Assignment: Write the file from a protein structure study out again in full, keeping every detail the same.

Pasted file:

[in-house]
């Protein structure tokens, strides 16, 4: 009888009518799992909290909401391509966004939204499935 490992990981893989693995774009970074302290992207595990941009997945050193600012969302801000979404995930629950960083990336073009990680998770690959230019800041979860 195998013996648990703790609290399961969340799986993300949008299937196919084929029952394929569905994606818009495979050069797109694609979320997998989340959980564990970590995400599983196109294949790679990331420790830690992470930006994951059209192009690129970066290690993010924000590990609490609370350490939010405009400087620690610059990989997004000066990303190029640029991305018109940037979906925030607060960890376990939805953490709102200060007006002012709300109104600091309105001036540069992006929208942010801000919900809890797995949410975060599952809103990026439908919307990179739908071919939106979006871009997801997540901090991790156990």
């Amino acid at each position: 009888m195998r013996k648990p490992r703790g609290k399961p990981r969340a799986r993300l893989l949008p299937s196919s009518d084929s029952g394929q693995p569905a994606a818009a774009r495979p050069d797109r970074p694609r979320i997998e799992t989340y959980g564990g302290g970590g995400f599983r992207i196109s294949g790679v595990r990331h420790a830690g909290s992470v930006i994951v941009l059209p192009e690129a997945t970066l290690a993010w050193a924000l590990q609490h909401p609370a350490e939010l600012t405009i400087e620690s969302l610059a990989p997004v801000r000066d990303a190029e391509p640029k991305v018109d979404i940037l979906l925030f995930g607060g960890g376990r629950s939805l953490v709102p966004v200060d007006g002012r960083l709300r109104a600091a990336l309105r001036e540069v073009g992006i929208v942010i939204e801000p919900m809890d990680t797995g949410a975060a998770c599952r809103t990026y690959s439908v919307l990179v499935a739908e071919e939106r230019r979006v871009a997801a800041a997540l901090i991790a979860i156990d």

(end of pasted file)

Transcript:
[in-house]
């Protein structure tokens, strides 16, 4: 009888009518799992909290909401391509966004939204499935 490992990981893989693995774009970074302290992207595990941009997945050193600012969302801000979404995930629950960083990336073009990680998770690959230019800041979860 195998013996648990703790609290399961969340799986993300949008299937196919084929029952394929569905994606818009495979050069797109694609979320997998989340959980564990970590995400599983196109294949790679990331420790830690992470930006994951059209192009690129970066290690993010924000590990609490609370350490939010405009400087620690610059990989997004000066990303190029640029991305018109940037979906925030607060960890376990939805953490709102200060007006002012709300109104600091309105001036540069992006929208942010801000919900809890797995949410975060599952809103990026439908919307990179739908071919939106979006871009997801997540901090991790156990």
């Amino acid at each position: 009888m195998r013996k648990p490992r703790g609290k399961p990981r969340a799986r993300l893989l949008p299937s196919s009518d084929s029952g394929q693995p569905a994606a818009a774009r495979p050069d797109r970074p694609r979320i997998e799992t989340y959980g564990g302290g970590g995400f599983r992207i196109s294949g790679v595990r990331h420790a830690g909290s992470v930006i994951v941009l059209p192009e690129a997945t970066l290690a993010w050193a924000l590990q609490h909401p609370a350490e939010l600012t405009i400087e620690s969302l610059a990989p997004v801000r000066d990303a190029e391509p640029k991305v018109d979404i940037l979906l925030f995930g607060g960890g376990r629950s939805l953490v709102p966004v200060d007006g002012r960083l709300r109104a600091a990336l309105r001036e540069v073009g992006i929208v942010i939204e801000p919900m809890d990680t797995g949410a975060a998770c599952r809103t990026y690959s439908v919307l990179v499935a739908e071919e939106r230019r979006v871009a997801a800041a997540l901090i991790a979860i156990d």